Suzette M. Malveaux
Professor of Law
Where you are from:
My parents are from Louisiana, but I grew up in Columbia. Columbia is a planned community – founded on principles of respect for the environment, appreciation for diversity and commitment to community. What I love about Columbia was the extraordinary and real diversity that existed in my neighborhood. Just going around the cul-de-sac, my immediate neighbors were families that were African-American, Jewish, Russian, white and Asian. Growing up I worshipped in an Interfaith Center, which is a building where people of all faiths held their services under the same roof. So I would attend mass with Catholics in one room, while Baptists would hold their service in another room, and members of the Jewish community would do the same in another room. And afterwards, everyone would come out and have coffee and donuts together, so that religion was not a basis for division. Columbia challenges you to experience people as they truly are, to protect and appreciate the environment, and to push the world to be better than it is.
I went to public school all my life until I went to college. I went to Harvard University as an undergrad and New York University School of Law for my J.D. I chose to attend NYU because of the Root-Tilden scholarship program. The scholarship provided not only financial support, but also professional support for those interested in public interest law. I have always been oriented towards issues of social justice and equality, so it was a great fit for me.
Discipline/research and accomplishments:
My scholarship examines the impact of procedural mechanisms on the enforcement of civil rights. I teach Civil Procedure, Complex Litigation, Civil Rights Law, and Fair Employment Law.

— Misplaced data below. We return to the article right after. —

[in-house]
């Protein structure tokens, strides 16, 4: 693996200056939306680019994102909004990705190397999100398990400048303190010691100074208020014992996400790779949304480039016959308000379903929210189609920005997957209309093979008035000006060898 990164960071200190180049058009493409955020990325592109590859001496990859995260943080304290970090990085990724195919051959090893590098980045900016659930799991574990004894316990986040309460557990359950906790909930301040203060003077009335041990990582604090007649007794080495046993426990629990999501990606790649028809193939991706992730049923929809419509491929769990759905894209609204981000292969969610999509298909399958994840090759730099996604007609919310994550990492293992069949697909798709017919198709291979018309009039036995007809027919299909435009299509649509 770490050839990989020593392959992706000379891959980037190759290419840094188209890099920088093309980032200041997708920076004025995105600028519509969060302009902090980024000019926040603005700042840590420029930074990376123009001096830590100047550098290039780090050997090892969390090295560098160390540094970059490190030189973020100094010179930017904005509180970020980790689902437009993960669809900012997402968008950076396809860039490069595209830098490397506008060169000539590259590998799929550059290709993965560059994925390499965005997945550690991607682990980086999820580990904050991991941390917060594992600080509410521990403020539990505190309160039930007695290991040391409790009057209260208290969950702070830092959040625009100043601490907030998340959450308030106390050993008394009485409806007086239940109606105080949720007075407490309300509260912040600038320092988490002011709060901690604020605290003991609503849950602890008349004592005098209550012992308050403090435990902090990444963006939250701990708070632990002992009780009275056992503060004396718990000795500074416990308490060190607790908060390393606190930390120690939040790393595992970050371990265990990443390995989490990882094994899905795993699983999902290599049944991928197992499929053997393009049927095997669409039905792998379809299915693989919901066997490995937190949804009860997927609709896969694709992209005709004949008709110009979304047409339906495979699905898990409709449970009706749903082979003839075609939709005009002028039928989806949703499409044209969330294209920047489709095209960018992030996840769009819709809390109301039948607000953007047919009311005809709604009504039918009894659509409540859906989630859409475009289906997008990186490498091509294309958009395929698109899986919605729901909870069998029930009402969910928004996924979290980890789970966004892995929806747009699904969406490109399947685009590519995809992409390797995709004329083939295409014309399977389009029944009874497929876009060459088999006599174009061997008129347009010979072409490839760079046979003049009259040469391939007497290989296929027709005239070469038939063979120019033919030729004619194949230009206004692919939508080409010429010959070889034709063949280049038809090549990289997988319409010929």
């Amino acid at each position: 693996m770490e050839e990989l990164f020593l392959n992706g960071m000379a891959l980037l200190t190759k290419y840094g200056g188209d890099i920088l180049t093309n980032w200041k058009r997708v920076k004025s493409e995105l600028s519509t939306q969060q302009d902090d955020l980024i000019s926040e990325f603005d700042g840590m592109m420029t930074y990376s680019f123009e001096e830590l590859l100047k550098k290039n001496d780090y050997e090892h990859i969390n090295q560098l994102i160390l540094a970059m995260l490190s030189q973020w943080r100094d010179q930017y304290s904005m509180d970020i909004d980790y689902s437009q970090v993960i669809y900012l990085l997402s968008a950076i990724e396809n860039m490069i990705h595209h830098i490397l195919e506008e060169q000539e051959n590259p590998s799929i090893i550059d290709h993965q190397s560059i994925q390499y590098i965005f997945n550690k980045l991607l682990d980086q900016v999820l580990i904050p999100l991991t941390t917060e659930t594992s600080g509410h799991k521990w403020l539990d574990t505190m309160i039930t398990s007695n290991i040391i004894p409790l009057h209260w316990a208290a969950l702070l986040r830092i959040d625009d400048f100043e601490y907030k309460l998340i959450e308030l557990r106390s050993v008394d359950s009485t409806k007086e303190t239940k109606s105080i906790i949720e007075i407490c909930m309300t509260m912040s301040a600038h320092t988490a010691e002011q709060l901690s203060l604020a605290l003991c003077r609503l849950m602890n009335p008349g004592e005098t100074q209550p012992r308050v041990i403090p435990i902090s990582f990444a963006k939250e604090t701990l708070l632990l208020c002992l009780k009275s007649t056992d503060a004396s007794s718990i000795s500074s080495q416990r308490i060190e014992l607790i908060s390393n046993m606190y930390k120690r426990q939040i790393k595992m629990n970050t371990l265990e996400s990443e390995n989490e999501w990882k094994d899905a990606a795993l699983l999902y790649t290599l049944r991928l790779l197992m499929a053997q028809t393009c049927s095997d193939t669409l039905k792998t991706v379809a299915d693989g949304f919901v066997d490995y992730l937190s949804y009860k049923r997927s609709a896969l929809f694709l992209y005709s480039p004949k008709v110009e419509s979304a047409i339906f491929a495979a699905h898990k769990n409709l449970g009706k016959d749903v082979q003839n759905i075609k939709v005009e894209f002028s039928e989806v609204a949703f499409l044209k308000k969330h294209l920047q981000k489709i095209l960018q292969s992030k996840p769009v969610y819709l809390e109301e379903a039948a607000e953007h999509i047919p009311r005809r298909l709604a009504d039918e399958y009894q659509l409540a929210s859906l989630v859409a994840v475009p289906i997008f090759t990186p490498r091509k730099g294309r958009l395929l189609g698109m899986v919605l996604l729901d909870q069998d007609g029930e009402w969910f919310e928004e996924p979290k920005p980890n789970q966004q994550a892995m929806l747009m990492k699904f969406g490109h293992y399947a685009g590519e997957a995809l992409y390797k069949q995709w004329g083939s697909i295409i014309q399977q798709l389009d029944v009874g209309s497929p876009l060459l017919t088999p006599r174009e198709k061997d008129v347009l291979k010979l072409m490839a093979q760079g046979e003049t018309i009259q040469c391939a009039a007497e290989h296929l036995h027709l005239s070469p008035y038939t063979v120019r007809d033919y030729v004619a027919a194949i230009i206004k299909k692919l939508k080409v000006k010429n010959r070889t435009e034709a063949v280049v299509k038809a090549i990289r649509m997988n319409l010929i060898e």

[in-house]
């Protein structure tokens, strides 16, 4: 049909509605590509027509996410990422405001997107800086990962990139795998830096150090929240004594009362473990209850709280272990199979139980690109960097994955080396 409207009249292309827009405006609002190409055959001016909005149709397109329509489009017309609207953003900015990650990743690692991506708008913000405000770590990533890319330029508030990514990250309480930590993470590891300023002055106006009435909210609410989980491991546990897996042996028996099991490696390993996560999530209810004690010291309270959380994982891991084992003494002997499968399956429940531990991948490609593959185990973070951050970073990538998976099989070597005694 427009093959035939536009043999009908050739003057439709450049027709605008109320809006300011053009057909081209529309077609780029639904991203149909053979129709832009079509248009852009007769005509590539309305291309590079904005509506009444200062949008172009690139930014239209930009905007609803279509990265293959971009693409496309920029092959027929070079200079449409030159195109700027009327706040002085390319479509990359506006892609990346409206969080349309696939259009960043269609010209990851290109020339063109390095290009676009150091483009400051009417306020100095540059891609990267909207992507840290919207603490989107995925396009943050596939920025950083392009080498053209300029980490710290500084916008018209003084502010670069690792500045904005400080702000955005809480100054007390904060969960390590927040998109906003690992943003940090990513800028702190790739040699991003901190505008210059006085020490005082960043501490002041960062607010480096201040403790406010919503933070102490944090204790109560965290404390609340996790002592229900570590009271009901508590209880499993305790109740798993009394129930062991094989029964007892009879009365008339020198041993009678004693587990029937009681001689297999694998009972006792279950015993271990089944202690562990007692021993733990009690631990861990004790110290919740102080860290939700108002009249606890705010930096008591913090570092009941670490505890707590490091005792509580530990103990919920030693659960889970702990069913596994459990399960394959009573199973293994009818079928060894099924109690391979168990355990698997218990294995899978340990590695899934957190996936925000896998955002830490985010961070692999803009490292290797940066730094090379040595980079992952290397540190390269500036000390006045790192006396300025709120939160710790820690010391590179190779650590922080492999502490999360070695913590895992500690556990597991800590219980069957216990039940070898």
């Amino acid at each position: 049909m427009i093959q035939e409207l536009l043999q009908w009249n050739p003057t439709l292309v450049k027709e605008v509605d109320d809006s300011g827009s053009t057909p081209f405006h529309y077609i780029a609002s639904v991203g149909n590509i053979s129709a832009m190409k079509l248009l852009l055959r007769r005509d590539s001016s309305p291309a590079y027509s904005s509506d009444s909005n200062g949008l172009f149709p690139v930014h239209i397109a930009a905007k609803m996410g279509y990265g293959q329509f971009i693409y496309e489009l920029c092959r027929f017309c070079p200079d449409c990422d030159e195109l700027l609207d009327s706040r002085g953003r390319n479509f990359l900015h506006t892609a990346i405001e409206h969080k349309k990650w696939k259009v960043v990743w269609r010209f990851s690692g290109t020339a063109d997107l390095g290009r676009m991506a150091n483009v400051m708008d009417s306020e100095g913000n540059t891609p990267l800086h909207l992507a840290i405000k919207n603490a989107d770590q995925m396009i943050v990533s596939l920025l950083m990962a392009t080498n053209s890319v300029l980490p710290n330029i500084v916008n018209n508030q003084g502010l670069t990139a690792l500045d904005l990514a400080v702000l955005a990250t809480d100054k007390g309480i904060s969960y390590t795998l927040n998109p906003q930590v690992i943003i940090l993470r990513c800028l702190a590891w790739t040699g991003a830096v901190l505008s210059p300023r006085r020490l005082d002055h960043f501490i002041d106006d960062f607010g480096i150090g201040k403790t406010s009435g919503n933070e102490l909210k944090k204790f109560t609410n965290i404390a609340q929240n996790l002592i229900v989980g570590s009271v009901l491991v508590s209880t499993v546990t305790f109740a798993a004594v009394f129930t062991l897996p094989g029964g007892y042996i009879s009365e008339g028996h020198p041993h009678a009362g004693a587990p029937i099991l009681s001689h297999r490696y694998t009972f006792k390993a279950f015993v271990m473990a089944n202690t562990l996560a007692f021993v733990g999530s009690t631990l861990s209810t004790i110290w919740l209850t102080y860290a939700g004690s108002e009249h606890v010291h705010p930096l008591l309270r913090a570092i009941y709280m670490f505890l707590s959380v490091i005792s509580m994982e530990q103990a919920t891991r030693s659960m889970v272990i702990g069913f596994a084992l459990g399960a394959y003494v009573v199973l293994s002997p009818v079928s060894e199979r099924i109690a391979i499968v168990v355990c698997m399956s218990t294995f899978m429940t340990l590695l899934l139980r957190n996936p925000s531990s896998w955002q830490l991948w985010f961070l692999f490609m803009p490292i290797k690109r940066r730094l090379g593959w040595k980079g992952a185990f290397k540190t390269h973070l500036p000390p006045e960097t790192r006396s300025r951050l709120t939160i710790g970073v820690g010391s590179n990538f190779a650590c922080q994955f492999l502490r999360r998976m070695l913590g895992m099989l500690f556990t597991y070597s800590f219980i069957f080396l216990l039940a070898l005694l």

One of my accomplishments is my casebook on class actions and multi-party litigation. In my second year of teaching, I was invited to co-author the second edition of this casebook, so now I teach Complex Litigation from my own book! Another accomplishment is the recent publication on my article, Front Loading and Heavy Lifting; How Pre-Dismissal Discovery Can Address the Detrimental Effect of Iqbal on Civil Rights Cases, 14 LEWIS & CLARK LAW REVIEW 65 (2010). In response to a nationwide call-for-papers, my article was selected for presentation at the American Association of Law School’s annual conference this January.
Obstacles to overcome:
One of the best things in my life but also most challenging is being a single parent. My sixteen year old daughter keeps me very busy! She currently dances on the POMS Team and performs in musicals. So when I’m not working, I’m at high school football and basketball games, or working backstage as a stage mom. We spend our nights together doing our homework and sharing our day. Juggling professional and family responsibilities is tough but extremely rewarding.
Mentors/role models who encouraged you:
My family has been a source of inspiration for me. I am fortunate not to have to go too far for role models. My parents have instilled in me the importance of working hard, respecting others, and fighting for social justice. I grew up surrounded by love and support, but also high expectations. That combination has made me what I am today.
What you do for fun in leisure time:
I enjoy running when I get a chance. I used run the Marine Corps Marathon every year, but I’ve since cut back. I now run and walk for various charities. Recently, I ran in Lawyers Have Heart, Race for the Cure, and our own law school’s first Race Judicata. I’m currently organizing all the women (3 generations) in my family to do the Avon Breast Cancer walk here in DC, where we not only raise money to fight breast cancer, but also walk a marathon and camp out in tents! I’m still working on them!